• Freelancing and entrepreneurship (promoting freelancing, monetary income, law and legislation, teleworking)

    • Professional communities (lifelong learning, community interactions, intermediary organizations, teams solving problems)

     

While technology may be used in all of these topics, we focus on adjusted working space with regard to movements and training in the following section.

Technical assistance in the workplace

Technology use could be classified according to the mode of assistance for the elderly:
  • Training and education with regard to workplace activities

  • Enhancement and/or takeover of workplace activities by technology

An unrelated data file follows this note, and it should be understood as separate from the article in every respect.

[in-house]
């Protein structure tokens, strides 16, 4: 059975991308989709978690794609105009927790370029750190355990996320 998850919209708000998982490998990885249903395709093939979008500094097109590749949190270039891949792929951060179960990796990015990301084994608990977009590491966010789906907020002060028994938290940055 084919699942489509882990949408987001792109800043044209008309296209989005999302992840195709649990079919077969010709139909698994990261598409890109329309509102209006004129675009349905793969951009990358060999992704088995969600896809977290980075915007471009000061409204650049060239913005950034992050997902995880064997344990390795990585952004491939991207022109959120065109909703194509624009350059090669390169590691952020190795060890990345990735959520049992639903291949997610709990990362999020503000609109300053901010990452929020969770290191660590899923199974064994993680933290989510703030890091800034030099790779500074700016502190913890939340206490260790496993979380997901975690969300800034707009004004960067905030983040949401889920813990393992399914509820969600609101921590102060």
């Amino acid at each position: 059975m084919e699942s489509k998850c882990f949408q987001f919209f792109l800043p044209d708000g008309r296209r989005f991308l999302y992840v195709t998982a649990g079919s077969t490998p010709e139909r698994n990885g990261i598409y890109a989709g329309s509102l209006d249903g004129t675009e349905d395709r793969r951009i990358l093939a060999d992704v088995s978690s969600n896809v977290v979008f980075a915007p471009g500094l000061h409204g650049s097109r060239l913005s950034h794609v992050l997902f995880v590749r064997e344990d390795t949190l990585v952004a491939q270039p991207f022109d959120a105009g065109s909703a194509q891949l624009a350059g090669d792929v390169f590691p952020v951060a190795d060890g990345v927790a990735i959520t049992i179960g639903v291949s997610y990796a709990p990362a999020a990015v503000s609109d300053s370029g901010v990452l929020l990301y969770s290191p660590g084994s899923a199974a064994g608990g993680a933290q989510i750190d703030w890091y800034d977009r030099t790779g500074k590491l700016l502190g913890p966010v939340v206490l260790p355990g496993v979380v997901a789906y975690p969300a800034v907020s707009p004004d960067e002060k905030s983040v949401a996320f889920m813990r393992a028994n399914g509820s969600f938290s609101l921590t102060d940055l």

In production, the use of assistive systems has a long tradition since it has always been in the best interest of companies to maximize the workers' performance. Combined with computer-based systems for Enterprise–Resource–Planning (ERP) or computer-aided process planning, they helped to make work in production more transparent, aiming to reach a “Digital Factory”. However, the humans themselves have always been an obstacle for the Digital Factory, being neither programmable nor predictable in their actions. Since 2011 new motion sensors like the Kinect allow what, until recently, required costly multi-camera setups, wearable sensors and powerful hardware: human body tracking in real time and without markers [18].